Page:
Take on the Climate Change Challenge

 

Climate change may be the greatest catastrophe to ever threaten humans. Already there are record-high temperatures, heat waves, severe storms, sea level rise, droughts, crop failures and the spread of temperature related diseases.

It is changing at an increasing rate. Estimates are that, at current rate, it might take 400 years to eliminate the sources of greenhouse gases. We do not have 400 years. We may not have even 40 years to do what is necessary to save our grandchildren.

Leaders talk about the problem. But talking is not the same as doing. Leaders brag about treaties. Treaties do not actually do anything. Existing projects are scattered, haphazard, small and slow.

California is a recognized leader in countering climate change. Its astonishingly ambitious goal is to reduce California emissions to 40 percent below 1990 levels within 14 years. But, from the standpoint of global warming, it is the wrong goal, pursued in the wrong way. Compared to the global threat, it is small and can have little actual benefit.

The Saudis are now building an immense solar project 10 times greater than any such project in the world. At 200 gigawatts it is equal to 25 percent of the U.S. electrical capacity and greater than all the wind and solar power facilities installed in the U.S. But the world electrical use is 30 times as much as the Saudi project and electrical generation causes only part of the energy-related greenhouse emissions.

On the scale of the need, even the Saudi project is small; the California goal is tiny.

We need to start thinking very differently. We must do better than scattered and haphazard projects. We can’t survive haphazardly. We can’t survive small and slow. We need planned, purposeful, vast and fast. Nowhere are such requirements considered. They are not even mentioned, much less discussed.

The world has the resources.  Australia alone has renewable resources equaling four times the world electrical use. That is just Australia. I have technical ideas of how the global climate problem might be solved. They address the type, size and speed required. If they were used, we might actually solve the problem in the short time available.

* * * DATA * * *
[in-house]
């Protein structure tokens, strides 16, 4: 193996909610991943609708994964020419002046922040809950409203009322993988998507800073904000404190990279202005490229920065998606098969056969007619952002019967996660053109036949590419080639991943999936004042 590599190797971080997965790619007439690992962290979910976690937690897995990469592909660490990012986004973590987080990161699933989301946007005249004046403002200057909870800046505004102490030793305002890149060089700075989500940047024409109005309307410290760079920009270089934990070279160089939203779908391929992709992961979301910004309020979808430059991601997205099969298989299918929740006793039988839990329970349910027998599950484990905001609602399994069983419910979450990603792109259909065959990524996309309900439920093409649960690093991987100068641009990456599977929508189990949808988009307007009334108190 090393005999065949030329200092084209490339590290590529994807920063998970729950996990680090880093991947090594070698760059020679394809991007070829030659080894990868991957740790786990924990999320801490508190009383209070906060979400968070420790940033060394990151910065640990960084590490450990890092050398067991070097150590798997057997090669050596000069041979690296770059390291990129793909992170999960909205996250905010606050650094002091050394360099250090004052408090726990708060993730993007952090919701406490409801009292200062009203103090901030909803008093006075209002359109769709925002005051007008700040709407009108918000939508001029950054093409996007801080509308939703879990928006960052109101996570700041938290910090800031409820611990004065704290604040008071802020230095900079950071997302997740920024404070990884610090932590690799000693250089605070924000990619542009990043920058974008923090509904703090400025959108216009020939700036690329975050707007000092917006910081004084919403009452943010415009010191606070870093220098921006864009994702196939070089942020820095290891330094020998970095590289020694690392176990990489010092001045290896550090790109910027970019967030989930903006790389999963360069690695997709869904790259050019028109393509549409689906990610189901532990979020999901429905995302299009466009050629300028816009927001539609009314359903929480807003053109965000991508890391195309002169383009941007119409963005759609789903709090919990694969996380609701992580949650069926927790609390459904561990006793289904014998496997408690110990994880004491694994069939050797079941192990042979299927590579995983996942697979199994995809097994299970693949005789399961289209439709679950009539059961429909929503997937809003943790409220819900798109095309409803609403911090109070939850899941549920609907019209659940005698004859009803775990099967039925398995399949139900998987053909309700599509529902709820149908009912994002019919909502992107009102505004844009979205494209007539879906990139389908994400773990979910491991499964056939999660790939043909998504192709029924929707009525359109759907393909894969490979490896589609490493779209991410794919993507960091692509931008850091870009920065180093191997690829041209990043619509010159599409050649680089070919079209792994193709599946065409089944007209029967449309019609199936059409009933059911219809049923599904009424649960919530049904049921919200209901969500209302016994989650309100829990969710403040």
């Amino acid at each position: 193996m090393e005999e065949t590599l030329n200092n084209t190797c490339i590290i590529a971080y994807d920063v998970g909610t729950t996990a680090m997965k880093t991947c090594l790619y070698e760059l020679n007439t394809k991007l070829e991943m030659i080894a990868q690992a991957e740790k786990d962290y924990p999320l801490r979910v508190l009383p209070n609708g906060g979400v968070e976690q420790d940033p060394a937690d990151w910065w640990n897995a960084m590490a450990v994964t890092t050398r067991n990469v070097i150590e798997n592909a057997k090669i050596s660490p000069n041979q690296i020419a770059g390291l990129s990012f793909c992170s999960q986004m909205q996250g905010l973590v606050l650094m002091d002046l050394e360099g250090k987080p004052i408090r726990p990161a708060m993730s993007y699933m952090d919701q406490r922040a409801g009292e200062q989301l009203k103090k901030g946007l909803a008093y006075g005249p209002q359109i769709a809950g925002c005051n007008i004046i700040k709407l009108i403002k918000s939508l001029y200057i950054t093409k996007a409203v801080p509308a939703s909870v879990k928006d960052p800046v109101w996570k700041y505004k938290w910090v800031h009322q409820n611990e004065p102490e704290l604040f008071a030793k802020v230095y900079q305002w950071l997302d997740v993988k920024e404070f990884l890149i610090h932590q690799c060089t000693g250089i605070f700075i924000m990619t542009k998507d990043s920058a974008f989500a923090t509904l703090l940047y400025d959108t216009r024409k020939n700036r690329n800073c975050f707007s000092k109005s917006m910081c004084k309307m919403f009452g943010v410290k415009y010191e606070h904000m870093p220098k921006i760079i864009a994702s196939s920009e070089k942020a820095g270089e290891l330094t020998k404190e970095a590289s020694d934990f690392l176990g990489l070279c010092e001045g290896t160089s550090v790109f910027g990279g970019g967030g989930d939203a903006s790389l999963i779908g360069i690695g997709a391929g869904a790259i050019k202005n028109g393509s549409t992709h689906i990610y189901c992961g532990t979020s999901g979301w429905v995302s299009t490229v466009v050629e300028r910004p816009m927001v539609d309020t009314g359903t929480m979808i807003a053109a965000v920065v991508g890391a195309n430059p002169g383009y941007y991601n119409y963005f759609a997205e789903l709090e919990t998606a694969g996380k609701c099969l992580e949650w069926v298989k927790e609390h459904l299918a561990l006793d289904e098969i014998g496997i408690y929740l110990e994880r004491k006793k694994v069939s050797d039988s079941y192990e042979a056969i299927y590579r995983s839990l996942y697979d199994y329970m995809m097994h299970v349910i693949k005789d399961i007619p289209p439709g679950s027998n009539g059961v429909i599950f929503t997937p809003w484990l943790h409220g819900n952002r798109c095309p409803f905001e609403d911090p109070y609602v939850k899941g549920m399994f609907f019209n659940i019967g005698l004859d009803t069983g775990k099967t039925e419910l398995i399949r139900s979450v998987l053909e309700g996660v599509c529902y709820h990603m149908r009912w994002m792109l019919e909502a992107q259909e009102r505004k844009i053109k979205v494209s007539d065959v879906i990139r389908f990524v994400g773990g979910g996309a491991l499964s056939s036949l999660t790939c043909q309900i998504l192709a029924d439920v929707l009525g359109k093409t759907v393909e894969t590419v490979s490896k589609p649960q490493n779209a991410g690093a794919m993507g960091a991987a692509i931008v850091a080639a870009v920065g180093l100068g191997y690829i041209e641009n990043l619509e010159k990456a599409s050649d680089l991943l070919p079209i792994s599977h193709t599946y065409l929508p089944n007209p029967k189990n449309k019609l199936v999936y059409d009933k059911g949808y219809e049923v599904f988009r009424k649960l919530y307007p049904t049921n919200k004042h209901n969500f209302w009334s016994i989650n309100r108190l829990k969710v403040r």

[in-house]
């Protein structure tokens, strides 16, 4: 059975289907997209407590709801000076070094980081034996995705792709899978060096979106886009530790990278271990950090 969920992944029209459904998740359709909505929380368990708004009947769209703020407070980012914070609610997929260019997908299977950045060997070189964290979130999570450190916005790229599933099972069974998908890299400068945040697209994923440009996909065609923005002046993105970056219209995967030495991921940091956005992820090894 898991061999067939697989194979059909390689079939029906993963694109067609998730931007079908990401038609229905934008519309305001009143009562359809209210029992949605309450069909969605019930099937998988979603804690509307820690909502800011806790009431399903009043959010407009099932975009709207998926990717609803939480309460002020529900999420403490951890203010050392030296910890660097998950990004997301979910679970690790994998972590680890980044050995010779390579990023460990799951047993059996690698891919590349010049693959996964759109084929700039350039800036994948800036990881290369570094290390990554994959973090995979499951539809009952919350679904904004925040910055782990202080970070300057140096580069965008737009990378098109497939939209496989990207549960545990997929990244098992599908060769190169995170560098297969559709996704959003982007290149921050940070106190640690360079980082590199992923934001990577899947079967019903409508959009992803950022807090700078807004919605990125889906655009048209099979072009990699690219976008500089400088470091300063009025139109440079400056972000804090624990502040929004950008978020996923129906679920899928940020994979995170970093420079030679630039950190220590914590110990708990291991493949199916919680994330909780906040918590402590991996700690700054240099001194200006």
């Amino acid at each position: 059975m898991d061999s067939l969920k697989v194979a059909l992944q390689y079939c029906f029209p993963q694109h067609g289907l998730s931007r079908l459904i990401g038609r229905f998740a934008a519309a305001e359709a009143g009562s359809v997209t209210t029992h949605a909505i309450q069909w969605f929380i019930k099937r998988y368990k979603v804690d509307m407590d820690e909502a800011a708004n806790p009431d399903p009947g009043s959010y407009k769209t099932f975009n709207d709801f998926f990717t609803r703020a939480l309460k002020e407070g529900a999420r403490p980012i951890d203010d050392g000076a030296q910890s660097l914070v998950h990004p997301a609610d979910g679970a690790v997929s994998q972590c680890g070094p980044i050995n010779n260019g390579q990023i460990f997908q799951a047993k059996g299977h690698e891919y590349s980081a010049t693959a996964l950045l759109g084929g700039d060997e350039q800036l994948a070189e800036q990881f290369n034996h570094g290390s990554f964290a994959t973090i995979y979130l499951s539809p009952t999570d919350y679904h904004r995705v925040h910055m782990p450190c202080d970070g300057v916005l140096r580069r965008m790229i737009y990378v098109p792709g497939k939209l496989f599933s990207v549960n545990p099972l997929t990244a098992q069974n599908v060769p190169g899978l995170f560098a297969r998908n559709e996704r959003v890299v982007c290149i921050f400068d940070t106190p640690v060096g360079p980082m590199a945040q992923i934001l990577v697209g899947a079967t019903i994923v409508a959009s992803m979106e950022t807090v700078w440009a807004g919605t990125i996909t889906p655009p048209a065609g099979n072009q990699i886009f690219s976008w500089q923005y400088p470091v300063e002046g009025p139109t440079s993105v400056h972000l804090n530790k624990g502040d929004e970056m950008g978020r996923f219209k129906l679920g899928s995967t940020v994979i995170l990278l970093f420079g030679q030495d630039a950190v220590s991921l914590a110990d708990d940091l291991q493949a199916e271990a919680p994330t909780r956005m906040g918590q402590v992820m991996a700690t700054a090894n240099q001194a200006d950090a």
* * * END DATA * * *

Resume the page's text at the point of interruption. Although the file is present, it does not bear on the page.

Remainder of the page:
But the most important matter right now is that many people have the knowledge, wit and skill to conceive and manage effective solutions. The first and greatest need now is to find and use those people, their ideas and their talent.

There are ways to do this. The U.S. Defense Advanced Research Projects Agency (DARPA) had a Grand Challenge, which, in a series of contests, inspired people from all over the world to develop robotic vehicles. It was successful in a very short time.

I suggest a climate change contest asking for ways to actually stop global warming and to begin reversing it within 30 years. 

There would be costs. There are various ways to raise money. For example, publicly owned utilities in the U.S. have about 150 million customer accounts. 

If these utilities could contribute just one U.S. dollar for each of these customers, that would be $150 million. If they would contribute just ten cents per customer, it would be $15 million.
Even 10 cents per customer should be enough to begin to take care of our dire and urgent need.